(5) 1. SERGIO (785 or 795-847)
Birth. 785 or 795, in the IV regio of Rome, called Galline bianche, near the temple of Peace. Of a noble family, which also gave the Church Popes Stephen IV (V) and Adrian II. Son of Sergio. Orphaned at the age of twelve, he was received by Pope Leo III in the schola cantorum of the Lateran patriarchium.
Education. He was educated in the Lateran patriarchium (1).
Early life. Sergio was promoted to acolyte by the Pope Leo III; and later Pope Stephen IV (V) made him subdeacon.
Cardinalate. Presbyter cardinalis of the title of Ss. Silvestro e Martino ai Monti (or Sergio Silvestro, located in the regio via Lata, from which came Sergio) at an unknown date between 817 and 824 (2). Pope Paschal I named him priest of the title of Pope Gregory IV made him archpriest of the Holy Roman Church. At the death of Pope Gregory IV, most of the clergy and nobility elected Cardinal Sergio, archpriest of S. Silvestro. Deacon Giovanni opposed the election and with a substantial popular following, he went to the Lateran, took control of the building, and settled on the papal throne. The nobility organized the militia, went to the basilica of S Martino, where Cardinal Sergio had fled and acclaimed him pope; and in procession, he was brought to the Lateran. Antipope Giovanni, abandoned by his supporters, was imprisoned. On that day in late January 844 fell so much snow in Rome that the event was considered a good auspice. Giovanni was sentenced to death, but through the intercession of Pope Sergius, he was instead exiled.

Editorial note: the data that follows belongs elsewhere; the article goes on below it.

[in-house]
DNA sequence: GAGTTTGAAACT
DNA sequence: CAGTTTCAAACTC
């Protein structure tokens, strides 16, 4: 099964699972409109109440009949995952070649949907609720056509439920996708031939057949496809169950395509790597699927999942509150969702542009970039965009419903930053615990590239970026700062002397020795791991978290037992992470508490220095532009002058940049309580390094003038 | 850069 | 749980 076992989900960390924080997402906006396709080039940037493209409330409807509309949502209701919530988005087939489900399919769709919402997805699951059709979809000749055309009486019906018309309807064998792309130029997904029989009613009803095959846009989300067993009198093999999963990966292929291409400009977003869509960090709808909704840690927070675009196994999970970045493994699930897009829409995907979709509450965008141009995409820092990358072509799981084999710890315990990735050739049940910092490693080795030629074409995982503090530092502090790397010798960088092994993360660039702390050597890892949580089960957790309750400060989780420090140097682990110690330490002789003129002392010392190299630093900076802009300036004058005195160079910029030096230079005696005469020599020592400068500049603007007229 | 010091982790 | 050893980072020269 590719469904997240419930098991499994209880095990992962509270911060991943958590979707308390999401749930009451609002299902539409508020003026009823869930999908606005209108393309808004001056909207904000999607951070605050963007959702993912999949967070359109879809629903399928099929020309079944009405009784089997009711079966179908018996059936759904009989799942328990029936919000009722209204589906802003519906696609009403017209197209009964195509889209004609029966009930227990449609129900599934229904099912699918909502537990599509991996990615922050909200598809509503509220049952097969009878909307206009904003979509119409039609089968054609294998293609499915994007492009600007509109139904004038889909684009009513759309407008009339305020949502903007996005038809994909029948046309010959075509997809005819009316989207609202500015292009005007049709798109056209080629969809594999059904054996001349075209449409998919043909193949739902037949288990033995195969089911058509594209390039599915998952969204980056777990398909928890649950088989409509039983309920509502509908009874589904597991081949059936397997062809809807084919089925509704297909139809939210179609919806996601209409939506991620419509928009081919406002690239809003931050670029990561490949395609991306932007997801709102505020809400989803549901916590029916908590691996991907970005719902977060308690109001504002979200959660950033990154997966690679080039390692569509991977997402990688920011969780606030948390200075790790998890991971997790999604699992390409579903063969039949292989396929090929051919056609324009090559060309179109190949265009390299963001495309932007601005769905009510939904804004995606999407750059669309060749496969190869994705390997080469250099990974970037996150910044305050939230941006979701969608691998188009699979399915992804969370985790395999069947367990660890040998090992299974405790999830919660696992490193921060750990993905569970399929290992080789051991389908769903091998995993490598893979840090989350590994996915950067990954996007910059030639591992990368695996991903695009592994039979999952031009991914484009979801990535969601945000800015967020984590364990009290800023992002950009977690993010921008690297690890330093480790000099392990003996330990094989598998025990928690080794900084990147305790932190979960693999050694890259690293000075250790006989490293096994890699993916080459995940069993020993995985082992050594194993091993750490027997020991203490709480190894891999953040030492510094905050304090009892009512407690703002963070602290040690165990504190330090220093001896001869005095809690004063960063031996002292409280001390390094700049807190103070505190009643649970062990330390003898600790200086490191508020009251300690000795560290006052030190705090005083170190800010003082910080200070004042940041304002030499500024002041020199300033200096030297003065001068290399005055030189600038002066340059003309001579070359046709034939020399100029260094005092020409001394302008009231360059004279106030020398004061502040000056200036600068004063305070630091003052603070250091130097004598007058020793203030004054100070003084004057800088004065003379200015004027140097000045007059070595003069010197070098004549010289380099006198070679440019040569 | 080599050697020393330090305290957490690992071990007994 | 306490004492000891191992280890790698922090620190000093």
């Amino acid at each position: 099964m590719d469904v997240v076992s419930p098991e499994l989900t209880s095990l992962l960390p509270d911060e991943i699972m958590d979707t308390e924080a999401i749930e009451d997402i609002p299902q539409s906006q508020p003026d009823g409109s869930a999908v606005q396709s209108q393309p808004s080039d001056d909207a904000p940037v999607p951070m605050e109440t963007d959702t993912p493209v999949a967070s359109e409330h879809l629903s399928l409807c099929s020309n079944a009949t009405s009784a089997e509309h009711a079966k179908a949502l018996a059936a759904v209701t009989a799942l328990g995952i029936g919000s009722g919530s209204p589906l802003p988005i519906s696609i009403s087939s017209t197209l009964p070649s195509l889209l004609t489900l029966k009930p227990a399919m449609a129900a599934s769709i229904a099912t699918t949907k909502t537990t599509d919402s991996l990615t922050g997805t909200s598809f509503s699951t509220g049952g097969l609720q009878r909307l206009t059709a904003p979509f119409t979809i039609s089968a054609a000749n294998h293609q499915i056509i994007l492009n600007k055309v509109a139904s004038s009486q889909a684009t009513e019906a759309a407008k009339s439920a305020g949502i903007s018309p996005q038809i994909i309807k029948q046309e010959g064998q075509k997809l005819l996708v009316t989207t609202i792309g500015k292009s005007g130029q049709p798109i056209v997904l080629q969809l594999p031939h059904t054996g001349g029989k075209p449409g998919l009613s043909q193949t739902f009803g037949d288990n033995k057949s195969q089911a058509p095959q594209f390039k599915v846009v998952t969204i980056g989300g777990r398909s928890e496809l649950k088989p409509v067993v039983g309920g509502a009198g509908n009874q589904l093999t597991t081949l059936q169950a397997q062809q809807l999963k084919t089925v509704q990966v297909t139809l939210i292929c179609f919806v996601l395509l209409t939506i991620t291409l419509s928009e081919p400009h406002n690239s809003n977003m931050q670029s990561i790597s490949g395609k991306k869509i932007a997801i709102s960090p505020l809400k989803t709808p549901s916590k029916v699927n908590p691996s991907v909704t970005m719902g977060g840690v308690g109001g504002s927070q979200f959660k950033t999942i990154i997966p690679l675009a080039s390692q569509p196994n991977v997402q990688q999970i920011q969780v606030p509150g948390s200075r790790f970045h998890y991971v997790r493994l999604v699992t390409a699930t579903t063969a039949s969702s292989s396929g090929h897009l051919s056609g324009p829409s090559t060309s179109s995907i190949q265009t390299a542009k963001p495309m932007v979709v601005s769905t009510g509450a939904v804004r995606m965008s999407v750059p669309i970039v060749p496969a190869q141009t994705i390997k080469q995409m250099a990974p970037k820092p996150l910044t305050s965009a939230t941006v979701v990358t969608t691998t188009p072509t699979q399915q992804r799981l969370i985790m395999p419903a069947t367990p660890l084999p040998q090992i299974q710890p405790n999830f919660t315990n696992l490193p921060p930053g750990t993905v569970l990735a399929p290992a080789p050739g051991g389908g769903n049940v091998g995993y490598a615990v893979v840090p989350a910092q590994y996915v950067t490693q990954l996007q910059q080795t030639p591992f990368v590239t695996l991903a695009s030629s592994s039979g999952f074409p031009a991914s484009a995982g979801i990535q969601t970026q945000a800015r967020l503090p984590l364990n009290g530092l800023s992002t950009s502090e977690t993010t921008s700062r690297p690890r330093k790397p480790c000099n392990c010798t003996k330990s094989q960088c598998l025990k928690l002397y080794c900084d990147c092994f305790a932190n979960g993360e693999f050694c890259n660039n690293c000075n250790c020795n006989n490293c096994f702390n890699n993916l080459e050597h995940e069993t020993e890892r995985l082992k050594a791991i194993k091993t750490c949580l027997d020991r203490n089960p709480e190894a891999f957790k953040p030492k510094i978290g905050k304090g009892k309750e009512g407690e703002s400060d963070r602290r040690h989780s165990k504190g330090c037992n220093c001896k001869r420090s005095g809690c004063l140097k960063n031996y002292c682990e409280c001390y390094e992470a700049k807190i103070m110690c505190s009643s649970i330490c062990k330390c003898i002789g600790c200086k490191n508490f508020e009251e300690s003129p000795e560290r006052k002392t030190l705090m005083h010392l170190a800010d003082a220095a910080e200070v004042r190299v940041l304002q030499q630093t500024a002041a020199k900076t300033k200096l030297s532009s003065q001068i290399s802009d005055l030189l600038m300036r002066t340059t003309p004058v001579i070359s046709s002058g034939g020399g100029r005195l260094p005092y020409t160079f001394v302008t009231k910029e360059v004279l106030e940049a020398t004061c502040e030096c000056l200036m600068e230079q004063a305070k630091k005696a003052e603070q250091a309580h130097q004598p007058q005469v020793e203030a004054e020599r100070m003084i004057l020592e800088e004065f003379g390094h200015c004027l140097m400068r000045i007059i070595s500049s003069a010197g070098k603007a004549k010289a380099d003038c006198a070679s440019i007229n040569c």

Papacy. Elected pope on January 25, 844. Took the name Sergius II. At the time of his election, he was elderly and suffered from gout. The consecration followed immediately in St. Peter's basilica, without informing the emperor and waiting for his approval; the reasons were the chaotic situation occurred and also the idea that the imperial power was in decline. Emperor Lothair did not accept it willingly, and in the spring of 845, he sent his son Louis, king of Italy, with a retinue of nobles and ecclesiastics, including Drogo, bishop of Metz, the imperial archchaplain. Logically concerned, the pope received the king with full honors by sending, nine miles from the city, the iudices and senior representatives of the clergy, to receive the monarch, but the pope wanted to guard against possible surprise attacks and let it be known to King Louis that it was appropriate to encamp the army outside the walls, probably in the area of Prati Nero. When the pope saw the king arrive at the basilica of St. Peter, he waited on the steps and embraced him, but did not allow him to enter until the king had affirmed that he had come to Rome for the good of the Papal State and the Church, forcing him to a declaration by which King Louis II automatically recognized the sovereignty of the pope over church property, of which the basilica belonged. There was then the solemn entrance to the tune of the hymn Benedictus qui venit in nomine Domini. In practice, Pope Sergius II was able to get all the respect due to a pope as if he had been endorsed by the empire. Soon, in the conversations between pope and king, it was confirmed that in the future no pope could be consecrated without approval from the empire. Settled the matter, on June 15, 845, the pope anointed Louis and crowned him king of Italy. After the coronation, the king, at the insistence of Bishop Drogo, quickly demanded from the Roman elders an oath of allegiance, but they refused, backed by Pope Sergius II. The pope said that he would allow the Roman patricians to take and oath of allegiance to the emperor, according to the Constitutio Romana of 824, but not to his son, who was only king of Italy. Pope Sergius II sought to soften the relationship with King Louis II by consenting to nominate Bishop Drogo apostolic vicar in Gaul and Germany. The pope did not accept the rehabilitation of Archbishop Ebbo of Reims and Barthélomy of Narbonne, suggested by Bishop Drago; they had been deposed because of their participation in the humiliation of Emperor Louis I the Pious in 835. In the end, the pope showed some political ability in the administration of his power, which was not clear from nepotism in connection to a scandalous sale of bishoprics, proof of shameful simony. In particular, the brother of the pope, Bishop Benedetto of Albano, distinguished himself for the serious abuses carried out in detriment of the faithful of his diocese. The Roman people interpreted as a divine punishment for the shameful practice of simony the damage inflicted by the raid of the Saracens on Rome in August 846. These, in the number of ten thousand, anchored at the mouth of the Tiber a fleet of 75 vessels; the fortifications of Ostia had failed to stop them. On August 25, the Saracens were in Rome; the part of the city on the left bank of the Tiber was protected by the Aurelian Wall and the bulk of the army managed to repel the attack. The hordes of pirates poured then on the right bank of the Tiber and the few Frankish soldiers who resided in the Borgo succumbed; the basilicas of St. Peter and St. Paul fuori le Mura were looted. Emperor Lothair and King Louis did not go to the assistance of Rome; help came from Marquis Guido di Spoleto, who, along with the town militia, defeated the Saracens in Civitavecchia and made the return to the sea. But the precious treasures of the two basilicas were in the hands of pirates, and churches in the Roman Campagna had been destroyed. Certainly the imperial prestige had diminished; the sacrosanct protection of St. Peter had been neglected. Emperor Lothair saw that Papal State was slipping from his hands; the emperor organized a collection throughout the kingdom for the restoration of churches damaged and launched a military campaign against the Saracens, who were temporarily removed from southern Italy. Pope Sergius was accused of failing to provide Rome with adequate protection against the Saracen attack, despite advance warning. The extensive building program of Pope Sergius II's pontificate was carried out largely by his brother, Bishop Benedict. The Marcian aqueduct was restored and the Lateran basilica enlarged according to the pope's own design. The fact that the Pope suffered from a crippling gout may have been the reason for his brother's prominence and his own allegedly testy disposition. While trying to mediate in a dispute between Patriarchs Venerio of Grado and Andrea of Aquileia, the pope died suddenly. He created three cardinals in two promotions.